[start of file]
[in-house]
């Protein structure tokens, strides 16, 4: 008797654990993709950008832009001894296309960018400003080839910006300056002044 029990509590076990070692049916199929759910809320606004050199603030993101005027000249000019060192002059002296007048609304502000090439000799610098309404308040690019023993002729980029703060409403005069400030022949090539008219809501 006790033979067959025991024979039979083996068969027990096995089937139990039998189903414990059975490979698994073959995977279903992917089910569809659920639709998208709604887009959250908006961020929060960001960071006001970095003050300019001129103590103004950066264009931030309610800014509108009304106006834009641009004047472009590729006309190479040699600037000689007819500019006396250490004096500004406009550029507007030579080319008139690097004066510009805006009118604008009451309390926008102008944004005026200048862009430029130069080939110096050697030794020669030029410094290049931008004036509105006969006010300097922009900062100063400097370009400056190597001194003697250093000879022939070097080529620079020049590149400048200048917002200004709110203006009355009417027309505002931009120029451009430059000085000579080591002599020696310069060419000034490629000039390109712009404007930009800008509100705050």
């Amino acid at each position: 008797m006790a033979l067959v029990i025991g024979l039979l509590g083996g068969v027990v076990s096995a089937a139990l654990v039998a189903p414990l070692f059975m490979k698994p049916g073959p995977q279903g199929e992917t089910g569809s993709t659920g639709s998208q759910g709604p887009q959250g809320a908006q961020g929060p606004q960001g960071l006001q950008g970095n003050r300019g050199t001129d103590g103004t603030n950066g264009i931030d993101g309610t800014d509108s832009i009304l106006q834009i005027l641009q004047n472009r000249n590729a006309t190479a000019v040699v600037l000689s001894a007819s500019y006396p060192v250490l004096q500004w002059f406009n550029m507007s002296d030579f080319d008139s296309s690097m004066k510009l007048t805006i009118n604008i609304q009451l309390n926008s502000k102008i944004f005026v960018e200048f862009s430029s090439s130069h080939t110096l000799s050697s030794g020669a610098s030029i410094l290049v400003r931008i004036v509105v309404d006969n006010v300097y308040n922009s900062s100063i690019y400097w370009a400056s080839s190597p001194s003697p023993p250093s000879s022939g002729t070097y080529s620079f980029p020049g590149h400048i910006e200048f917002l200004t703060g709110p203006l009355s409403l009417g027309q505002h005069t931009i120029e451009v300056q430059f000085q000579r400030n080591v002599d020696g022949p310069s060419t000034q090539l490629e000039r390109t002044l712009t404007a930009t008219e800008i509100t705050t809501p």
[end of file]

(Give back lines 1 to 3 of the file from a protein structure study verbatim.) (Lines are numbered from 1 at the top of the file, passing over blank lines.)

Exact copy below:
[in-house]
């Protein structure tokens, strides 16, 4: 008797654990993709950008832009001894296309960018400003080839910006300056002044 029990509590076990070692049916199929759910809320606004050199603030993101005027000249000019060192002059002296007048609304502000090439000799610098309404308040690019023993002729980029703060409403005069400030022949090539008219809501 006790033979067959025991024979039979083996068969027990096995089937139990039998189903414990059975490979698994073959995977279903992917089910569809659920639709998208709604887009959250908006961020929060960001960071006001970095003050300019001129103590103004950066264009931030309610800014509108009304106006834009641009004047472009590729006309190479040699600037000689007819500019006396250490004096500004406009550029507007030579080319008139690097004066510009805006009118604008009451309390926008102008944004005026200048862009430029130069080939110096050697030794020669030029410094290049931008004036509105006969006010300097922009900062100063400097370009400056190597001194003697250093000879022939070097080529620079020049590149400048200048917002200004709110203006009355009417027309505002931009120029451009430059000085000579080591002599020696310069060419000034490629000039390109712009404007930009800008509100705050």
């Amino acid at each position: 008797m006790a033979l067959v029990i025991g024979l039979l509590g083996g068969v027990v076990s096995a089937a139990l654990v039998a189903p414990l070692f059975m490979k698994p049916g073959p995977q279903g199929e992917t089910g569809s993709t659920g639709s998208q759910g709604p887009q959250g809320a908006q961020g929060p606004q960001g960071l006001q950008g970095n003050r300019g050199t001129d103590g103004t603030n950066g264009i931030d993101g309610t800014d509108s832009i009304l106006q834009i005027l641009q004047n472009r000249n590729a006309t190479a000019v040699v600037l000689s001894a007819s500019y006396p060192v250490l004096q500004w002059f406009n550029m507007s002296d030579f080319d008139s296309s690097m004066k510009l007048t805006i009118n604008i609304q009451l309390n926008s502000k102008i944004f005026v960018e200048f862009s430029s090439s130069h080939t110096l000799s050697s030794g020669a610098s030029i410094l290049v400003r931008i004036v509105v309404d006969n006010v300097y308040n922009s900062s100063i690019y400097w370009a400056s080839s190597p001194s003697p023993p250093s000879s022939g002729t070097y080529s620079f980029p020049g590149h400048i910006e200048f917002l200004t703060g709110p203006l009355s409403l009417g027309q505002h005069t931009i120029e451009v300056q430059f000085q000579r400030n080591v002599d020696g022949p310069s060419t000034q090539l490629e000039r390109t002044l712009t404007a930009t008219e800008i509100t705050t809501p």